However, at the end of the day, there remains an approximately 30-40% primary non-response rate to AR targeted therapy. Also, all patients eventually progress on AR targeted therapy – it is not a cure, but merely a temporizing measure.
First, he addresses the role for circulating biomarkers in this context? In his mind, there are four roles:
1) Establish prognosis
2) Predict response
3) Near term (surrogate) endpoint for clinical trials
4) Discovery of new targets
He first discussed Abstract 5015 by HI Scher et al. As background, prior research has found that high baseline circulating tumor cell (CTC) counts correlate with poor prognosis. The CellSearch assay, approved by the FDA to monitor mCRPC, dichotomizes the results into 5+ cells/7.5 mL or <= 4 cells/7.5 mL. While only approximately 50% of men with mCRPC have >5 cells/7.5 mL at baseline, limiting its utility, it can still serve as a surrogate endpoint. In their abstract, Scher et al reanalyzed the COU-AA-301 data (in which abiraterone’s efficacy in post-chemotherapy setting was established). They found that 53% of the 1195 patients had >= 5 CTCs/7.5 mL, and 14% of them converted to <5 CTCs/7.5 mL after therapy. Of note, they did censor any patients for whom CTC data could not be obtained. They found that OS was improved in CTC responders (median OS 17.0 months vs. 7.5 months). Similar findings noted when using cutoff of 1. RECIST responses also correlated to CTC counts. As such, he suggests that this measure may serve as an important early surrogate endpoint for clinical trials, and that a CTC >= 1 vs. <1 may be an equivalently good cutoff.
He then went on discuss Abstract 5016 by Grande et al. which went on to ask whether the detection of AR in cell-free DNA (cfDNA) is associated with enzalutamide resistance. They are conducting this in the context of the PREMIERE study, which is a biomarker assessment (CTCs, ARV7). This utilized 98 patients from 16 hospitals. Of these, 11 patients (or about 12% of patients) were found to have an AR gain. These patients also tended to be older, have a much higher PSA, and higher rate CTC detection. On the waterfall pot, it would appear that patients with this AR gain were more likely to have enzalutamide resistance. Based on this study, we learned that detection of circulating AR cfDNA is associated with worse outcomes, and also supports other studies that show that other biomarkers are all biomarkers of poor outcomes. Few caveats though – cfDNA was only detected in 12% of samples, making it less generalizable. Also, would a composite marker of cfDNA with other biomarkers be better?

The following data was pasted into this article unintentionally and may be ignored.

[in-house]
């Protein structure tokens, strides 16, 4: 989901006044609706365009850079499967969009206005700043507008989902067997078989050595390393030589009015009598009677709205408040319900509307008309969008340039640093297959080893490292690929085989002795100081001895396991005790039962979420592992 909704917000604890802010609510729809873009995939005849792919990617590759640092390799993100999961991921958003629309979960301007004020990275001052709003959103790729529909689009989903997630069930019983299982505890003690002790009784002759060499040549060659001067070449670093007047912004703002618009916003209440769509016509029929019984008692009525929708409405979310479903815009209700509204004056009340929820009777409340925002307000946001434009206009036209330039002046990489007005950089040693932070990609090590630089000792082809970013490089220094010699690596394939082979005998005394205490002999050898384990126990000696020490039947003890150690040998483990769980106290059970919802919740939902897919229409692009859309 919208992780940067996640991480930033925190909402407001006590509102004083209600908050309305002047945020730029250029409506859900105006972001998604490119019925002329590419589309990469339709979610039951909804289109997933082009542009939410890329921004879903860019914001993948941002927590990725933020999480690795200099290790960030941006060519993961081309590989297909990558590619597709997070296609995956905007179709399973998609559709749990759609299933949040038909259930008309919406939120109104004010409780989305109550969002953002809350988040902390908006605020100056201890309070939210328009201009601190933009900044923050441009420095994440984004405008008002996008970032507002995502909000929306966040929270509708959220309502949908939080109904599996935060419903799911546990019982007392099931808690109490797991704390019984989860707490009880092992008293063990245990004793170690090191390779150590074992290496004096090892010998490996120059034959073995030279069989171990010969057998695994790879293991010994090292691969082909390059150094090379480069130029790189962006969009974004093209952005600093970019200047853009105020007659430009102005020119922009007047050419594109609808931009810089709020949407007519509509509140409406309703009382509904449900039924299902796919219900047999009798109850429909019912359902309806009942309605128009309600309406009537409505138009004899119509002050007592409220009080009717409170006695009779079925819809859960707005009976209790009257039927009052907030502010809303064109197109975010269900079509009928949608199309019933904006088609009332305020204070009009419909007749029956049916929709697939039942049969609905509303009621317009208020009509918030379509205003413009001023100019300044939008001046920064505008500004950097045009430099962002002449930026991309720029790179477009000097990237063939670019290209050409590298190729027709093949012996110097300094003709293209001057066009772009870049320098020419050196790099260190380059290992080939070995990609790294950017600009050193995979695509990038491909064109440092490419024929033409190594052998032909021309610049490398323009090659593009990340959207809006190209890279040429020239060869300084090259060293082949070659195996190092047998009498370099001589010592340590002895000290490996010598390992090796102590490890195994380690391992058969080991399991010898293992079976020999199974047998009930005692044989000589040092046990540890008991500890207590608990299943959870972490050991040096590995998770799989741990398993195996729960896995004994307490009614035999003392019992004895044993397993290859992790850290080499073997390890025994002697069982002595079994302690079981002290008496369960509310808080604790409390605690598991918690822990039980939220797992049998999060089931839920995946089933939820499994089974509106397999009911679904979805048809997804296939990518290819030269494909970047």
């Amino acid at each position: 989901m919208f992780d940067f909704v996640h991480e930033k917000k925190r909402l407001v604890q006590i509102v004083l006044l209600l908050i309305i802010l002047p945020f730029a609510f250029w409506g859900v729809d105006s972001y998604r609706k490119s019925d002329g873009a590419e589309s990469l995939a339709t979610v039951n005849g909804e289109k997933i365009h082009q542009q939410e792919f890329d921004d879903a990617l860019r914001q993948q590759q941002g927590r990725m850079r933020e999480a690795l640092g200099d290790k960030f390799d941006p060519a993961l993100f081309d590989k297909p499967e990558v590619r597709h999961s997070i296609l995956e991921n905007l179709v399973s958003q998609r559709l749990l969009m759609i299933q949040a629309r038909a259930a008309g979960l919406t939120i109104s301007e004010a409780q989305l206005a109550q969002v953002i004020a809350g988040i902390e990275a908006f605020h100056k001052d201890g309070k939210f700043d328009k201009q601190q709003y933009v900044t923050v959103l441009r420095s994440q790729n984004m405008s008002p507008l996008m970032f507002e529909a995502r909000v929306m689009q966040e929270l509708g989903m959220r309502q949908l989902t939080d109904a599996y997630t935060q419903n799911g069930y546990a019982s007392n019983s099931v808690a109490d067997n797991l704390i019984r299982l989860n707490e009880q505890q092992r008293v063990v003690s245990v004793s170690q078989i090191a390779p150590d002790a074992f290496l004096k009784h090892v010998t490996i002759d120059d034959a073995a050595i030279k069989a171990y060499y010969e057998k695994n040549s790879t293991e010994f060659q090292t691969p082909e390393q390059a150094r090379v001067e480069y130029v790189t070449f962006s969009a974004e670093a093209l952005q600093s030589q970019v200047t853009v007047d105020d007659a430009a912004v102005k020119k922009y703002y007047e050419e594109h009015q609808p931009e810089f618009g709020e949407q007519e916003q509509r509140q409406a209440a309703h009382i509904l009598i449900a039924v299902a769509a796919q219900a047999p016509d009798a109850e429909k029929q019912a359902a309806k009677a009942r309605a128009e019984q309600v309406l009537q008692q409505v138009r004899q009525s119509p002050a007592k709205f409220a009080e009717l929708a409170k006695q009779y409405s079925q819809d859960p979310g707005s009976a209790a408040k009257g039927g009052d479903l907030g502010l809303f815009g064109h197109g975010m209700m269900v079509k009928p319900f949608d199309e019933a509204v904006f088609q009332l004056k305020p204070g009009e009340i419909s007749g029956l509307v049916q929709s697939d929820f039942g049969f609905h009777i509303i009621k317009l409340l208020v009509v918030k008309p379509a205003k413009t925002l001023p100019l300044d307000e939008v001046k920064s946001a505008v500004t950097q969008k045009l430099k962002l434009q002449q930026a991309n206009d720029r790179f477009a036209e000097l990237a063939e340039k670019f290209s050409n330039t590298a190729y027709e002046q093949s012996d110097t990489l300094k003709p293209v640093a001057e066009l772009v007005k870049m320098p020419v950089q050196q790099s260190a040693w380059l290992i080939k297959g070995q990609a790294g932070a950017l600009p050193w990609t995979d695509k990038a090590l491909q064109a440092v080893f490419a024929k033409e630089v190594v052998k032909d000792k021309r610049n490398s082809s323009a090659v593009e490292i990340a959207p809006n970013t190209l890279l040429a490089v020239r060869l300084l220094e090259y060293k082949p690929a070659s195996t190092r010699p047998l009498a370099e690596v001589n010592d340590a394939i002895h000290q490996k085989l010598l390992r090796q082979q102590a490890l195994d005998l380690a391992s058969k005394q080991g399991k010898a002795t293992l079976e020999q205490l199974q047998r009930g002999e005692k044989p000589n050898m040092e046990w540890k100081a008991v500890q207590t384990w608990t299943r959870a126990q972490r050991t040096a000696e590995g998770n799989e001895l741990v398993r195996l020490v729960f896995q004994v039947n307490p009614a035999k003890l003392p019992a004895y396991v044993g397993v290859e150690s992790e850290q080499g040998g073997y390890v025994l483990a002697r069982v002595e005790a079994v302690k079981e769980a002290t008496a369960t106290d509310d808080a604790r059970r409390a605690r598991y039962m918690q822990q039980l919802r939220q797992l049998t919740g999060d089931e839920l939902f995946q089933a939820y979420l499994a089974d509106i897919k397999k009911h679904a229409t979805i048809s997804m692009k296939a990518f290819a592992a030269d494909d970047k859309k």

Lastly, he goes on to talk about abstract 5017 by Tepley et al. In this study, the authors assess if there is modification of the traditional androgen blockage by periodically causing suprathepeutic levels of AR. They hypothesized that supratherapeutic testosterone levels may inhibit CRPC growth by stabilizing the AR, preventing DNA relicensing, and inducing double-strand breaks. In this phase II study, mostly in good-risk enzalutamide-resistant mCRPC patients (N=30), they assessed PSA response and subsequent enza re-challenge. Patients were treated on bipolar androgen therapy (BAT), in which they were continuously treated with ADT, but intermittently treated with testosterone monthly, during which time they would scan every 3 cycles. This would continue until progression. Enzalutamide would then be used as a re-challenge. Of note, most patients were ECOG 0 and median PSA 39.8. They found that 30% of patients had >50% PSA reduction of 50% and some had durable responses. During retreatment with enzulutamide, almost all the patients had some signal of clinical improvement. While median numbers of BAT tolerated was 6, 13% of patients discontinued due to serious adverse events (NSTEMI and pulmonary emboli). But, QOL scores improved, likely due to testosterone supplementation.
At the end of the day, these are very healthy patients. BAT seems to provide benefit, but we need to better understand the side effect profile of supratherapeutic testosterone. Prospective validation is needed.
Presented By: Terence W. Friedlander, MD, University of California, San Francisco Medical Center, San Francisco, CA
Written By: Thenappan Chandrasekar, MD, Clinical Fellow, University of Toronto, Princess Margaret Cancer Centre, Toronto, Ontario, Canada
at the 2017 ASCO Annual Meeting - June 2 - 6, 2017 – Chicago, Illinois, USA